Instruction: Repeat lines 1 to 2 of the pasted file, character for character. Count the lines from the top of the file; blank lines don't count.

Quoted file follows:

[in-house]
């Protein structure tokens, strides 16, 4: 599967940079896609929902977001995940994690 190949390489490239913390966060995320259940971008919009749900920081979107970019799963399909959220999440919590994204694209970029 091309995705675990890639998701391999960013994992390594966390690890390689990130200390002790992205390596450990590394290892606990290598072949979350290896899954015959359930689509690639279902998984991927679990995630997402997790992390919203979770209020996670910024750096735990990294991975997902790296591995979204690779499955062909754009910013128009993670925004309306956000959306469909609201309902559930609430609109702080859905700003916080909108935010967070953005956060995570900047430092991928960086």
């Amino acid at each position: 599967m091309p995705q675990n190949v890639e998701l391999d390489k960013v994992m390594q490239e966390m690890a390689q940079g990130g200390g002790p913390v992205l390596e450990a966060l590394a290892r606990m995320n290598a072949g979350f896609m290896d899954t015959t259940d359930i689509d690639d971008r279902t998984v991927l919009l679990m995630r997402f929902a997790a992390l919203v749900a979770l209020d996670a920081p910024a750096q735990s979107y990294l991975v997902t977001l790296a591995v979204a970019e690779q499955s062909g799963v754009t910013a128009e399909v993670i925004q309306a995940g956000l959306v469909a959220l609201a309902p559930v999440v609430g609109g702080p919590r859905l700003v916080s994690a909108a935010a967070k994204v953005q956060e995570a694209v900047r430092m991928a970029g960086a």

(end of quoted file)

[in-house]
């Protein structure tokens, strides 16, 4: 599967940079896609929902977001995940994690 190949390489490239913390966060995320259940971008919009749900920081979107970019799963399909959220999440919590994204694209970029 091309995705675990890639998701391999960013994992390594966390690890390689990130200390002790992205390596450990590394290892606990290598072949979350290896899954015959359930689509690639279902998984991927679990995630997402997790992390919203979770209020996670910024750096735990990294991975997902790296591995979204690779499955062909754009910013128009993670925004309306956000959306469909609201309902559930609430609109702080859905700003916080909108935010967070953005956060995570900047430092991928960086």